The general rule of thumb for layering a baby is "babies typically should wear one more layer than we would". So for example, if you are wearing a t-shirt, pants and a sweater, then the baby could wear a thermal with their body suit, followed by a sweater or cardigan. mittens, booties and a cap(only if you are going outdoors).
How to layer newborn baby or infant (0-12 months) for Pre-winters?
- Start with a Base /First Layer: Begin with a soft, lightweight, and breathable base layer. Cotton is an excellent choice as it's gentle on your baby's skin and helps wick away moisture. Opt for full-sleeve bodysuits to cover the arms and legs. For pre winters you wont require thermals as such, but if you think you should add one, choose cotton thermals to add extra layer for little one especially if your child is less than 6 months and does no physical activity.
- Second layer: For pre winters, after adding one full sleeves base layer you will just need a cotton caridgan, t-shirt or romper. For pre winters you don't need to opt for fleece, acrylic or woollen clothes.
- Outer layer(optional) - if you're feeling chilly, your baby probably is too. For outdoors you can either layer your child with extra outerwear or just swaddler them nicely. If you child is less than 3 months, you can swaddle them. For indoors avoid 3rd layer for pre winters.
- Socks and mittens: If you feel your child's hand and feet are getting cold during evening hours, it is advisable to make them wear socks and mittens, but cap is no-no indoors.
How to layer newborn baby or infant (0-12 months) for winters?
- Start with a Base /First Layer: Begin with a soft, lightweight, breathable base layer. Opt for full-sleeve bodysuits to cover the arms and legs. Wearing thermals is a good option to keep the baby's heat intact. I personally used body care thermals for both the upper and lower body.
- Middle layer: For additional insulation, add a middle layer that provides warmth. A snug, long-sleeved outfit, such as a cotton or fleece is ideal. Ensure it's not too tight, allowing some room for movement and comfort. I chose a sleeve woollen vest at the time of my baby's congestion and full sleeves turtle necks worked best for my baby.
- Layer with Outerwear: In colder regions of India, a warm cardigan or sweater is essential for infants. Choose one made of a soft and breathable material that can be easily zipped up or buttoned down. This layer should be easy to put on and take off when needed.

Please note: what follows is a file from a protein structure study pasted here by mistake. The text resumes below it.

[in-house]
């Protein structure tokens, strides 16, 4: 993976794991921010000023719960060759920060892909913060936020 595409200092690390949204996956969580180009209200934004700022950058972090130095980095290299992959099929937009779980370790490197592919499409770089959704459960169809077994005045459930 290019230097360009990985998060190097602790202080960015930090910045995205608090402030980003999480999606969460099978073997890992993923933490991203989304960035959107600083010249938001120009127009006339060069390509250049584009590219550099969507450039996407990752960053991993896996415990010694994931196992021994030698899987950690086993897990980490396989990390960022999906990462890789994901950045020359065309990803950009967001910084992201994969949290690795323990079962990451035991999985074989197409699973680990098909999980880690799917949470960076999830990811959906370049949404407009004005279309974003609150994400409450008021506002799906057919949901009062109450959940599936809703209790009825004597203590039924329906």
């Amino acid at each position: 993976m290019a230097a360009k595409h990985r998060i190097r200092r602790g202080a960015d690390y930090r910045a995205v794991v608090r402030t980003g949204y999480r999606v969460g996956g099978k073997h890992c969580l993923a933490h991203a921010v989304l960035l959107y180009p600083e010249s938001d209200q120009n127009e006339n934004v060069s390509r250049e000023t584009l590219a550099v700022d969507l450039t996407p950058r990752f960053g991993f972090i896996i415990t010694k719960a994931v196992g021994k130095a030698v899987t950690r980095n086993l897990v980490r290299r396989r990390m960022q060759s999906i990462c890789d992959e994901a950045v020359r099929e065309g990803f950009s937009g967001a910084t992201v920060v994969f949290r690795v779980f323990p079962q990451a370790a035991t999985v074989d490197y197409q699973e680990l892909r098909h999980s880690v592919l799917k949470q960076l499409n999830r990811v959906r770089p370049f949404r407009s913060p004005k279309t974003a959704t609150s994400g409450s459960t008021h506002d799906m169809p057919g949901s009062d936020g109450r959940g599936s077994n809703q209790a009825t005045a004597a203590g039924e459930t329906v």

- Jackets for outdoors: Just like you add one extra layer on a chilly windy evening, wrap your little one in a jacket when going outdoors. Puffer jackets are not comfortable for little ones inside the home, making their movements restricted.
- Bodysuits or Footsies and sleep bags for night: For the night time the best clothing for babies is ‘Onesies’ as they are made of thick cotton and have ‘Footsies’ which cover the feet. They are convenient and are able to adequately cover the baby at night even if it kicks off the blanket. You can use a baby sleepsack or sleep bags if your child doesn't take a blanket or quilt.
- Don't Forget a Hat outdoors: A soft, comfortable hat is crucial to prevent heat loss from your baby's head. A knitted cap or a fleece beanie works well when you go outdoors. Ensure that it covers the ears and stays securely in place.
- Keep Those Tiny Feet Warm: Warm, woollen socks or booties will help keep your baby's feet toasty. Make sure they fit well but aren't too tight to restrict circulation.
- Mittens or Gloves: Mittens or gloves are essential to protect your infant's hands from the cold. Ensure they are comfortable and don't slide off too easily. Some sleepsuits also have fold-over mittens which come in handy during colder nights
- Swaddle or Blankets: When indoors or during naps, use soft, breathable blankets or swaddles to keep your baby warm. Be cautious not to over-swaddle, as overheating can be a concern.
Things to keep in mind:
- Regularly check your baby's neck, back, or chest to ensure they are not too hot or too cold. Your baby should feel warm but not sweaty.
Your baby is too hot if:
- Its face is flushed
- The back of its neck is hot and clammy
- It has a bumpy rash on its tummy or back
Your baby is too cold if:
- Its tummy Is cool to touch
- Its nose or fingertips are much paler
- Its lips and mouth area are going blue
- Remember that temperatures can fluctuate throughout the day, so be prepared to add or remove layers as needed. Dress your baby in layers that are easy to adjust.
- Overbundling can lead to overheating, which is a risk factor for sudden infant death syndrome (SIDS). It's essential to strike the right balance between warmth and comfort.
- Don’t put a hat on your baby in bed (or anywhere indoors): A baby loses excess heat through its head. Covering it up could lead to overheating.
- Don’t put your baby to sleep next to a fire/radiator/ any kind of heat source: This could lead to a nasty burn and, again, this could cause overheating.
- Avoid duvets: Infants under one year old can be suffocated by duvets as they can’t move them away from their faces. Duvets can also lead to overheating.
- Don’t use a hot water bottle or an electric blanket: As comforting as they may be to an adult on a cold winter’s night, remember that adults can regulate their own temperature: children can’t do this until they are around 2 years old when their ability to sweat and shiver is fully developed.
LOVE AND SUPPORT ALWAYS...!!